The city council passed a resolution last Monday requesting Ayala Land, Inc. (ALI) to allow 159 horse handlers to resume their horseback riding business at Camp John Hay.
The council’s request was prompted by the appeal of Jason Alkera, president of the Kabadjo Handlers Association, Inc. (KHAI).
In his letter to the city council dated May 5, Alkera said that the non-operation of the horseback riding activities at Camp John Hay since the start of the Covid-19 pandemic has greatly affected the 159 members of the association. He appealed for the resumption of their business and promised that all health and safety protocols imposed by the city government and the Inter-Agency Task Force will be complied with when they resume operations.
Councilor Joel Alangsab informed the council about a letter dated March 8, by the John Hay Management Corporation addressed to Alkera.
In the letter, JHMC stated that the area where the association used to occupy for their horse-for-hire business is covered by contracts of leases with ALI and Rocky Mountain Arabica Coffee Corporation (RMACC), thus cannot negotiate and enter a contract with the association.
The JHMC also stated that John Hay Economic Special Zone is still closed to tourists and that leisure activities therein are discouraged considering the ongoing national public health emergency brought about by the Covid-19.
Alkera told the council the association had been sending letters to ALI concerning their appeal but had not received any response.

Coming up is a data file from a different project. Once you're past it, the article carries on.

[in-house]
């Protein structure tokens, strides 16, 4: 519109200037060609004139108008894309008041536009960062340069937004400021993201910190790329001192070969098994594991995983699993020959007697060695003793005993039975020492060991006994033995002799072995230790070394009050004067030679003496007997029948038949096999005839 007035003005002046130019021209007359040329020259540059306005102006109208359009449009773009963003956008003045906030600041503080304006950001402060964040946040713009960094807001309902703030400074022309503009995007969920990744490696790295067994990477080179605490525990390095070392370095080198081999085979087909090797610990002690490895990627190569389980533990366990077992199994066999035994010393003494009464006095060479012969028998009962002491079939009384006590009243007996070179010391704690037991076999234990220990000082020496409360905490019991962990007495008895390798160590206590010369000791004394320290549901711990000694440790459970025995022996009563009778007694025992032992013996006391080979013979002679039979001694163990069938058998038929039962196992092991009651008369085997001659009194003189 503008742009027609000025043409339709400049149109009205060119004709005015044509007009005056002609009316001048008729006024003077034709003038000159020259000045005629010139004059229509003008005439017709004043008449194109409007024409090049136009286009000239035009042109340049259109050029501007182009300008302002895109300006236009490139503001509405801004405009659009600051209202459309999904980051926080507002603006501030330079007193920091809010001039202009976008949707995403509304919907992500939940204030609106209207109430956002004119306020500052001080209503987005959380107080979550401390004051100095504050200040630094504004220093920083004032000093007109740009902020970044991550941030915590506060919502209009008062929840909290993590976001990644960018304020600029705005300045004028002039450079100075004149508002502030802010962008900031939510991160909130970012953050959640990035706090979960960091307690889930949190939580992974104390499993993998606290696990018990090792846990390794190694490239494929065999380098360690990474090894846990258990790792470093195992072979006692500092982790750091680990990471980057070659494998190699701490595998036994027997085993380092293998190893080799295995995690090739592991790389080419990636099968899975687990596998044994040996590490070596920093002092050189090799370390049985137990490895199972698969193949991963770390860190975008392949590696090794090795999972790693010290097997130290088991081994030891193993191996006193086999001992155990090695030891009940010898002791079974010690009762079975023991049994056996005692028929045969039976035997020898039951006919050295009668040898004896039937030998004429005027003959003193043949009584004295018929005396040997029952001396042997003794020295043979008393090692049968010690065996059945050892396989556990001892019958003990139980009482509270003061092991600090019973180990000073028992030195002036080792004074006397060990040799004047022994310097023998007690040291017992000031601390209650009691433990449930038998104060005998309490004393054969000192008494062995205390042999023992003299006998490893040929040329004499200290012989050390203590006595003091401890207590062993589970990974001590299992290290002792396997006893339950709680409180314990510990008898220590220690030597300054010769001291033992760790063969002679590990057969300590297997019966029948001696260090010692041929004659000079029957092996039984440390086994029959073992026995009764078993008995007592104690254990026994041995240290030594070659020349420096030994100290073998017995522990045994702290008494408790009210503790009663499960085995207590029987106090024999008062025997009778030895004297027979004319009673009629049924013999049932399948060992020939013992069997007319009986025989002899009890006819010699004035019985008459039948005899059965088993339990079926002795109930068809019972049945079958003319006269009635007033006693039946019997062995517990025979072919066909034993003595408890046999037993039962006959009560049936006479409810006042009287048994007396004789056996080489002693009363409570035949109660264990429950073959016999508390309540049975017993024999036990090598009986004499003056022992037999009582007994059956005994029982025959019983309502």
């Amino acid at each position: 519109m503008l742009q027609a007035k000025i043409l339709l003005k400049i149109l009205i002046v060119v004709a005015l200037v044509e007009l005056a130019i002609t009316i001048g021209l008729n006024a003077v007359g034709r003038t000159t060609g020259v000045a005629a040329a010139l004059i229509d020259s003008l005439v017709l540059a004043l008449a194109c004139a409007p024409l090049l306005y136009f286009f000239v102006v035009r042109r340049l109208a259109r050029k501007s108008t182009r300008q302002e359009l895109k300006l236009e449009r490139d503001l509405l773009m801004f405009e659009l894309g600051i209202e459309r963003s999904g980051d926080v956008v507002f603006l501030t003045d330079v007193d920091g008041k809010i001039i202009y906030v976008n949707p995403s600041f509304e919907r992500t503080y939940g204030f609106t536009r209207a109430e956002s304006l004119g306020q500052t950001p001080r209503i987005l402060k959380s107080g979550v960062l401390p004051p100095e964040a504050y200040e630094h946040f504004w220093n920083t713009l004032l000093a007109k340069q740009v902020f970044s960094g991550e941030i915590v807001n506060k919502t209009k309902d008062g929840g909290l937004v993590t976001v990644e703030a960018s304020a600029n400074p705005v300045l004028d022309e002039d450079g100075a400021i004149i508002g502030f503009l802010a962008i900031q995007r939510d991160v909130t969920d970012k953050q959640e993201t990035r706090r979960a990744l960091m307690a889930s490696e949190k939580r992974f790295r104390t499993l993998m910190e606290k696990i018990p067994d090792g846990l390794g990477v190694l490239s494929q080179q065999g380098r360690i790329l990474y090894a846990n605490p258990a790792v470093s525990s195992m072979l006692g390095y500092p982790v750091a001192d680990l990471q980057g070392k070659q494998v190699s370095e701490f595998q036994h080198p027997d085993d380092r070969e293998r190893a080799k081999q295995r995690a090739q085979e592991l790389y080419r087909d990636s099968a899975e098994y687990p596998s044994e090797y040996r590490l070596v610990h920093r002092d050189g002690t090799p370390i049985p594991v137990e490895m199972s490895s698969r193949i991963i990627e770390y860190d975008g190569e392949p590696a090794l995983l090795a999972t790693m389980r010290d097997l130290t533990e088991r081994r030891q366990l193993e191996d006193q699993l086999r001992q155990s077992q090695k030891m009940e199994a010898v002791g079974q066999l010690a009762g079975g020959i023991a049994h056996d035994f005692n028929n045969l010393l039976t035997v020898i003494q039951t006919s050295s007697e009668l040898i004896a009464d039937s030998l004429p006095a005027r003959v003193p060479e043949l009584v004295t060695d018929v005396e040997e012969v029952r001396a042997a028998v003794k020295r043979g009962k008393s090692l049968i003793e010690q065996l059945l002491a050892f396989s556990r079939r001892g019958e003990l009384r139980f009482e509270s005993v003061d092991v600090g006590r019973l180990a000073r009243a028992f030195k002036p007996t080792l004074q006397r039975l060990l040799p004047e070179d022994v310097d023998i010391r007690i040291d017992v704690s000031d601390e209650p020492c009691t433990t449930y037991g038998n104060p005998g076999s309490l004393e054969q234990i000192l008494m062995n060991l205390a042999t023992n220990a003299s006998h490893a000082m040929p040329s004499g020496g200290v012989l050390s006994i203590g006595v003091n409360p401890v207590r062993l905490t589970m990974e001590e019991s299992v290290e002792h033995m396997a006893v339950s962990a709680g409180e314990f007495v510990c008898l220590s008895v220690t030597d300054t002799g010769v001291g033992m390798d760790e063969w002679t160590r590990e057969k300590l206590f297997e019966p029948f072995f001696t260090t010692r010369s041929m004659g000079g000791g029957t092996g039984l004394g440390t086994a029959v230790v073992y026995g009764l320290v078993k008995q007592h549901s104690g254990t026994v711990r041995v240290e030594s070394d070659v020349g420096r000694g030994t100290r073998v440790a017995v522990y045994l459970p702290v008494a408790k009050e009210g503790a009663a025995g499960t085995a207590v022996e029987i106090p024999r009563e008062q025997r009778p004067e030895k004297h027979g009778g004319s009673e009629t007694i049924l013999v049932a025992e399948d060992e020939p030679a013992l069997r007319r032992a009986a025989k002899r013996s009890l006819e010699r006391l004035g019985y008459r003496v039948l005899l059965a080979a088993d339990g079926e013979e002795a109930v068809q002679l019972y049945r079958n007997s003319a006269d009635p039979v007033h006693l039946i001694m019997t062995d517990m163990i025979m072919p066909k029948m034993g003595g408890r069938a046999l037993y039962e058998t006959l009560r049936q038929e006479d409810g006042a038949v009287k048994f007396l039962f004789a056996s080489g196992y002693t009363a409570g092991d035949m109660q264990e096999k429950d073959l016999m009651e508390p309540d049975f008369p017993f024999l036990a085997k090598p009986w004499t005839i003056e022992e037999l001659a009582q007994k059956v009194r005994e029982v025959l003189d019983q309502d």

Alkera further stated in his second letter to the council dated June 15, that they had tried to locate and contact RMACC regarding their appeal but failed in view of the pandemic.
In the same resolution, ALI was also requested to consider entering a contract with the association.
The council also requested the City Tourism Office to make representations on behalf of the displaced horse handlers.
City Tourism Officer Aloysius Mapalo said he does not object to the resumption of horseback riding operations at Camp John Hay since tourism activities have gradually been allowed to resume in the city. He added the CTO is willing to make an endorsement in favor of the Kabadjo Handlers Association.
The association started its horse-for-rent operations in 2001. However, its contract with CJH Development Corporation ended in 2018.
Meanwhile, the City Veterinary and Agriculture Office (CVAO) informed the council that 24 horses are afflicted with Equine Infectious Anemia. These horses are currently isolated and being monitored. Of the number, three are owned by the Kabadjo Handlers Association.
The CVAO is currently administering deworming medicines and vitamins to these horses. Dr. Gladys Bantog of CVAO said there is no cure for EIA yet, but their office is performing preventive measures to avoid the transfer of infection to other horses. – Jordan G. Habbiling